I have escaped a hot and airless classroom into a medieval world of great imagination. I am journeying with Brienne, and her entourage consisting of Nimble Dick and Podrick Payne, as they search for Sansa and Ser Dontas. Brienne’s sword is named Oathkeeper, and every bit of this story charms me as I read about them breaking their fasts on honey and bread, traveling through bogs and woods of pine, looking down on cliffs at a strange rider who follows them several miles behind.
I root silently for Tyrion Lannister, my personal favorite of all the characters, and don’t believe for a minute that he poisoned Joffrey at his wedding, nor killed his own father Lord Tywin after Jaime helped him escape from prison. People love to accuse the ugly or maimed.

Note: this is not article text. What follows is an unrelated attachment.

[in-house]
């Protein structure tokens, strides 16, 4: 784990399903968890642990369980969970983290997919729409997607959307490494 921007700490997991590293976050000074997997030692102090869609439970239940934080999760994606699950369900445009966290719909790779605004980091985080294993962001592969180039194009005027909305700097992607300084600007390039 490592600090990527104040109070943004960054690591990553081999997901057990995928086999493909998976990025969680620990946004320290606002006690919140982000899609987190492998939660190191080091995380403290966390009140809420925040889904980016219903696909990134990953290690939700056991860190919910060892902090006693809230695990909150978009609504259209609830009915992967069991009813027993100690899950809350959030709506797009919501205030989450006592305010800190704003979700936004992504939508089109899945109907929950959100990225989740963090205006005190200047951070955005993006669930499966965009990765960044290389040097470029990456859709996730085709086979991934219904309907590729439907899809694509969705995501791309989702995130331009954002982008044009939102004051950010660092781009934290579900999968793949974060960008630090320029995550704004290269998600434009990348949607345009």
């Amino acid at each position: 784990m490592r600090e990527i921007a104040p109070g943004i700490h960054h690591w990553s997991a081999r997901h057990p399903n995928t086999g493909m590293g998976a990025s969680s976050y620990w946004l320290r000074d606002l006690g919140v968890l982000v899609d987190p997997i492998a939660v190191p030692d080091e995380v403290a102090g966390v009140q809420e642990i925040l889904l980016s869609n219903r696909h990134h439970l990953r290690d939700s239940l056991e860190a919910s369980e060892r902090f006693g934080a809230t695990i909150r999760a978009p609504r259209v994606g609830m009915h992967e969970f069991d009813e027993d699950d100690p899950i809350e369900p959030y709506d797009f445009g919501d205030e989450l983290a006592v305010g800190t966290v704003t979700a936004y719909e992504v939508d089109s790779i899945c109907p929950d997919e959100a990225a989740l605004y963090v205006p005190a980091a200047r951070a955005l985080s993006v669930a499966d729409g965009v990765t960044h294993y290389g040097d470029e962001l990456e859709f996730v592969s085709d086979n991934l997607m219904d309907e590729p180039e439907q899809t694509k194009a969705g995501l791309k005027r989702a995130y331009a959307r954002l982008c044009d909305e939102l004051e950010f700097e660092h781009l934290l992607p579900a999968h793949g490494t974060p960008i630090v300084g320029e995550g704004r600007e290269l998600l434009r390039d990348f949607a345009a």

I want to see Cersei smacked soundly; the opinions she holds of herself are far too self-righteous and manipulative for my liking.
And there’s Aeron Greyjoy, the Damphair, who belongs to the sea as a drowned man. Only, he is a drowned man who lives.
I have turned away, temporarily, from the “heavier” reading of books in translation, or the meat of the classics, for a pure romp in high fantasy. I am fully enmeshed in George R. R. Martin’s A Song of Fire and Ice, and grateful for the escape it provides in tandem with the freedom of summer. I must read a little more slowly, for there’s only one book more: A Dance With Dragons.
Have you read any of the five books from A Song of Fire and Ice? Are you as mesmerized as I am with this tale?